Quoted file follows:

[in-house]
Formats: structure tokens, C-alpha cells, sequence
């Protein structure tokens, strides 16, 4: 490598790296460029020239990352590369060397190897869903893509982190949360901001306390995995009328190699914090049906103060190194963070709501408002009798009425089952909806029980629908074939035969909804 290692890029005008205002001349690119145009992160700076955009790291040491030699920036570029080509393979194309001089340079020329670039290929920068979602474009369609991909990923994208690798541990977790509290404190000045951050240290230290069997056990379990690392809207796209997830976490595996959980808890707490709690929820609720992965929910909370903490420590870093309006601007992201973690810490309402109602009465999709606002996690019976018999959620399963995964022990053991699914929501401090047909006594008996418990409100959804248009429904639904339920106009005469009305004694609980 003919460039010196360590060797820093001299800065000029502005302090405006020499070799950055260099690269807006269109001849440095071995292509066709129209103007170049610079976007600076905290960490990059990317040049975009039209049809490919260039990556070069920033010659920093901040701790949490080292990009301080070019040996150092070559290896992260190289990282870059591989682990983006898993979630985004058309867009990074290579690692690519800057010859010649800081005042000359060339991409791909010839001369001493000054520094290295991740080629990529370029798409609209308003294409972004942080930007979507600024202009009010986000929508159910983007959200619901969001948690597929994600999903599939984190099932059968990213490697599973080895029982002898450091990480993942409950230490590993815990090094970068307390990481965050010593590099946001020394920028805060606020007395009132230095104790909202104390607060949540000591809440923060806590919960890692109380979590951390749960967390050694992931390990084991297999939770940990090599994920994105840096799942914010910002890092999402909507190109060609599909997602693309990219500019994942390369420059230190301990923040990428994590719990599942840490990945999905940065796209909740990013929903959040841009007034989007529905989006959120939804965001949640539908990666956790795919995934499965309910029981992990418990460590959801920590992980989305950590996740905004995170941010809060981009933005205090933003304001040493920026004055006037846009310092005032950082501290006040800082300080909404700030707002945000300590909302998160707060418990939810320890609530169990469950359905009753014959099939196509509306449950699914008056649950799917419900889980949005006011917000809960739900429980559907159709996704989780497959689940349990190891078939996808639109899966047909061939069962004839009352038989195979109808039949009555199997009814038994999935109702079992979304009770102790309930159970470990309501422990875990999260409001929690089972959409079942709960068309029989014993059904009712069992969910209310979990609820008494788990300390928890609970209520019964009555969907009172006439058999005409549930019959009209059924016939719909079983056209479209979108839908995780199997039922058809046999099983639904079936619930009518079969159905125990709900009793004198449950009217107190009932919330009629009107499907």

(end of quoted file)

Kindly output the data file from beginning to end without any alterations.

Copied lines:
[in-house]
Formats: structure tokens, C-alpha cells, sequence
């Protein structure tokens, strides 16, 4: 490598790296460029020239990352590369060397190897869903893509982190949360901001306390995995009328190699914090049906103060190194963070709501408002009798009425089952909806029980629908074939035969909804 290692890029005008205002001349690119145009992160700076955009790291040491030699920036570029080509393979194309001089340079020329670039290929920068979602474009369609991909990923994208690798541990977790509290404190000045951050240290230290069997056990379990690392809207796209997830976490595996959980808890707490709690929820609720992965929910909370903490420590870093309006601007992201973690810490309402109602009465999709606002996690019976018999959620399963995964022990053991699914929501401090047909006594008996418990409100959804248009429904639904339920106009005469009305004694609980 003919460039010196360590060797820093001299800065000029502005302090405006020499070799950055260099690269807006269109001849440095071995292509066709129209103007170049610079976007600076905290960490990059990317040049975009039209049809490919260039990556070069920033010659920093901040701790949490080292990009301080070019040996150092070559290896992260190289990282870059591989682990983006898993979630985004058309867009990074290579690692690519800057010859010649800081005042000359060339991409791909010839001369001493000054520094290295991740080629990529370029798409609209308003294409972004942080930007979507600024202009009010986000929508159910983007959200619901969001948690597929994600999903599939984190099932059968990213490697599973080895029982002898450091990480993942409950230490590993815990090094970068307390990481965050010593590099946001020394920028805060606020007395009132230095104790909202104390607060949540000591809440923060806590919960890692109380979590951390749960967390050694992931390990084991297999939770940990090599994920994105840096799942914010910002890092999402909507190109060609599909997602693309990219500019994942390369420059230190301990923040990428994590719990599942840490990945999905940065796209909740990013929903959040841009007034989007529905989006959120939804965001949640539908990666956790795919995934499965309910029981992990418990460590959801920590992980989305950590996740905004995170941010809060981009933005205090933003304001040493920026004055006037846009310092005032950082501290006040800082300080909404700030707002945000300590909302998160707060418990939810320890609530169990469950359905009753014959099939196509509306449950699914008056649950799917419900889980949005006011917000809960739900429980559907159709996704989780497959689940349990190891078939996808639109899966047909061939069962004839009352038989195979109808039949009555199997009814038994999935109702079992979304009770102790309930159970470990309501422990875990999260409001929690089972959409079942709960068309029989014993059904009712069992969910209310979990609820008494788990300390928890609970209520019964009555969907009172006439058999005409549930019959009209059924016939719909079983056209479209979108839908995780199997039922058809046999099983639904079936619930009518079969159905125990709900009793004198449950009217107190009932919330009629009107499907």